One could ague that voting for the lesser of evils is nothing more than simple manipulation. The ruling class makes sure there are just two viable political parties, then it recruits a really creepy person from each party to run for a particular office. Voters therefore have no choice to choose one of two creeps...unless they choose to a) vote for some alternative candidate who has no chance of winning or b) not vote at all.

But it could also be argued that people too easily fall into a mental trap in which they're so fixated on twin evils that they fail to see the bigger picture. Rather than try to reform Party A or B or create a new party (or topple the government in a revolution), they just continue voting for garbage.

Can anyone put a name on this? In other words, does this type of manipulation prey on a particular cognitive bias?

If we put it into a question format...

If you don't vote for Candidate B, then you're automatically supporting Candidate A.


If you don't vote for either A or B, then you aren't a good citizen. You must vote, even if there's nothing to vote for!

...what fallacy is being invoked?

In fact, the two questions I asked above are different and probably merit separate questions. But, for now, I'd like to search for some kind of "ballpark fallacy" that relates to what I sometimes call Lesser-of-Evils Syndrome.

closed as off-topic by Not_Here, Dcleve, Mark Andrews, Philip Klöcking Dec 12 '18 at 11:44

This question appears to be off-topic. The users who voted to close gave this specific reason:

  • "While this question may be related to philosophy or occur in a philosophical context, the question itself doesn't seem to be about philosophy, and is therefore not a good fit for our site." – Not_Here, Dcleve, Philip Klöcking
If this question can be reworded to fit the rules in the help center, please edit the question.

  • Not voting because neither choice is perfect is called the nirvana fallacy. Is that what you're asking? – EternalPropagation Dec 6 '18 at 3:58
  • This is just a typical case of a false dichotomy/dilemma. See also Politician's Syllogism:"We must do something, this is something, therefore, we must do it". – Conifold Dec 6 '18 at 19:45
  • @Conifold The dilemma is not "false" here since the candidate who gets the most votes is elected. Feel free to edit your comment with the correction. – EternalPropagation Dec 8 '18 at 15:15

Bo Bennet lists a possible candidate fallacy for this situation of having no apparent option as

There Is No Alternative: Discouraging critical thought by announcing that there is no realistic alternative to a given standpoint, status or action, ruling any and all other options irrelevant, or announcing that a decision has been made, and any further discussion is simply a waste of time (or even insubordination or disloyalty).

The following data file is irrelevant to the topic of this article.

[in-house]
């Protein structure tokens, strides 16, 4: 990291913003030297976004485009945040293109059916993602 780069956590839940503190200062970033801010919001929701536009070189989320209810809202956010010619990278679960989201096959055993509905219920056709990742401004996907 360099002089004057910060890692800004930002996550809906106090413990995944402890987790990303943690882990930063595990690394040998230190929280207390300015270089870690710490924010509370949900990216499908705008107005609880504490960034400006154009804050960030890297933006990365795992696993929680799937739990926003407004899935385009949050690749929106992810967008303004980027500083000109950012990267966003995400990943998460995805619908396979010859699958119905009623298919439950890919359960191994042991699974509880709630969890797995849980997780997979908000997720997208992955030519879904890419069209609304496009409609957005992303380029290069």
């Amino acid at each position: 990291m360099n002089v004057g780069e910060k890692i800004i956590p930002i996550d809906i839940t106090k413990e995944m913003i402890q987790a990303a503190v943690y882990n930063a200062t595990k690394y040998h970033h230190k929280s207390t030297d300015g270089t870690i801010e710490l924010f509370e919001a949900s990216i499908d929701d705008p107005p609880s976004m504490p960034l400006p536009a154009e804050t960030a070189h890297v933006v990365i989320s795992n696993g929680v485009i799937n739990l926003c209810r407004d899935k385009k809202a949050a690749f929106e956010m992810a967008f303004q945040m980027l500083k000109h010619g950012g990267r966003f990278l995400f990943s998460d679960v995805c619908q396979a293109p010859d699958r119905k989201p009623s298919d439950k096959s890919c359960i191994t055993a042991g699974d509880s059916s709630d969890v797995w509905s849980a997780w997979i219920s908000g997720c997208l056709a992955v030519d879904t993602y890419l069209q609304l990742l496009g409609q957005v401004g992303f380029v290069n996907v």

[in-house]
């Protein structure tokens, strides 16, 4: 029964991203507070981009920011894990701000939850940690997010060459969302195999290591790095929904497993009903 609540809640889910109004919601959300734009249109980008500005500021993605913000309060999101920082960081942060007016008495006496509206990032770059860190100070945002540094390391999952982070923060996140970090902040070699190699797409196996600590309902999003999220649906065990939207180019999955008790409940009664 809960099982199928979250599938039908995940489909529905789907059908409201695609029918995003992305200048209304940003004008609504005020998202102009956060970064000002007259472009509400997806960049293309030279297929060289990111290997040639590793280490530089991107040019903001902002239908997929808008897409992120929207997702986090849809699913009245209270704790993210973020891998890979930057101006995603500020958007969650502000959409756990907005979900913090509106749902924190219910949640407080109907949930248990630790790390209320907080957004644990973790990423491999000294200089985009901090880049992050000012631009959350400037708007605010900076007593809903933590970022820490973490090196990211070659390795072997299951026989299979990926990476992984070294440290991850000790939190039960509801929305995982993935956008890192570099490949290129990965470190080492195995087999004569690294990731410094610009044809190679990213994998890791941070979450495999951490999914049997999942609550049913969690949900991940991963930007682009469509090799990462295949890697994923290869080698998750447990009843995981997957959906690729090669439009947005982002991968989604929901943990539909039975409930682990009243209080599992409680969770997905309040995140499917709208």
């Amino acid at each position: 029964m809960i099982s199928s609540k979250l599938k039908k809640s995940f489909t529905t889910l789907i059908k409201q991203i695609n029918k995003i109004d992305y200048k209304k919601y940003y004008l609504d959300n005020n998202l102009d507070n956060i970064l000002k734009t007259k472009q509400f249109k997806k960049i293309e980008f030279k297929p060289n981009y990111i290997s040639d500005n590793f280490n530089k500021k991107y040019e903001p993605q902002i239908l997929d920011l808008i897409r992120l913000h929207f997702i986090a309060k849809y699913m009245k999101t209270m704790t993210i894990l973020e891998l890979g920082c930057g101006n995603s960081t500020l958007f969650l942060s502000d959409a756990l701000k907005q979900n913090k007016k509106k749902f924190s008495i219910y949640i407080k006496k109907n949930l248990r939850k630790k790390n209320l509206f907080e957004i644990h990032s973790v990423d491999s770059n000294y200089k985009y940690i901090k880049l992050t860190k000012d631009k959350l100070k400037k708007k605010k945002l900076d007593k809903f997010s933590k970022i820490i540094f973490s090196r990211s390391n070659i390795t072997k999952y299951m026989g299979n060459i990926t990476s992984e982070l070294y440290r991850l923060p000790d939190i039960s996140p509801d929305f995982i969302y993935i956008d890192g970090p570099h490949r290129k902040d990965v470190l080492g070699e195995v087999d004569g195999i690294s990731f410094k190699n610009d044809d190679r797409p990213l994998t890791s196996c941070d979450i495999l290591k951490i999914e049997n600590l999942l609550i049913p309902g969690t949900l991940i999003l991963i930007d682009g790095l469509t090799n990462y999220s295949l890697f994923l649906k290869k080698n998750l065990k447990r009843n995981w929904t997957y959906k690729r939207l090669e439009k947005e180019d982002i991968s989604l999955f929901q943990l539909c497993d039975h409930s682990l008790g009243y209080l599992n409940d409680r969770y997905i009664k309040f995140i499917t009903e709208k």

However, Bennett rates this as a "pseudo-logical fallacy", although others may consider it a logical fallacy, perhaps because it is more of a factual error than an error in reasoning.

The question also asks whether this type of manipulation preys on a particular cognitive bias. Wikipedia provides a list of cognitive biases to choose from. One possible cognitive bias from that list might be zero-sum thinking especially when the situation is described as If you don't vote for Candidate B, then you're automatically supporting Candidate A.:

Zero-sum thinking, also known as zero-sum bias, is a cognitive bias that describes when an individual thinks that one situation is like a zero-sum game, where one person's gain would be another's loss.

Regarding cognitive biases in general, Wikipedia also notes that there are controversies whether these are all "useless or irrational":

There are also controversies over some of these biases as to whether they count as useless or irrational, or whether they result in useful attitudes or behavior. For example, when getting to know others, people tend to ask leading questions which seem biased towards confirming their assumptions about the person. However, this kind of confirmation bias has also been argued to be an example of social skill: a way to establish a connection with the other person.

Just as what some describe as a logical fallacy may also be described by others, such as Bo Bennett, as a pseudo-logical fallacy, some may find cognitive biases socially useful rather than always useless or irrational.


Bennett, B, "Pseudo-Logical Fallacies", Logically Fallacious https://www.logicallyfallacious.com/tools/lp/Bo/LogicalFallacies/6/Pseudo-Logical-Fallacies

"List of cognitive biases", Wikipedia https://en.wikipedia.org/wiki/List_of_cognitive_biases

"Zero-sum thinking", Wikipedia https://en.wikipedia.org/wiki/Zero-sum_thinking

  • 1
    In most cases in the US, either the Democrat will win or the Republican will win. Zero-sum thinking is valid in this case, as in many others. – David Thornley Dec 6 '18 at 19:30
  • 1
    @DavidThornley I agree. Just because something is identified as a "bias" doesn't make it useless or irrational. Or even inaccurate. – Frank Hubeny Dec 6 '18 at 19:51

Not the answer you're looking for? Browse other questions tagged or ask your own question.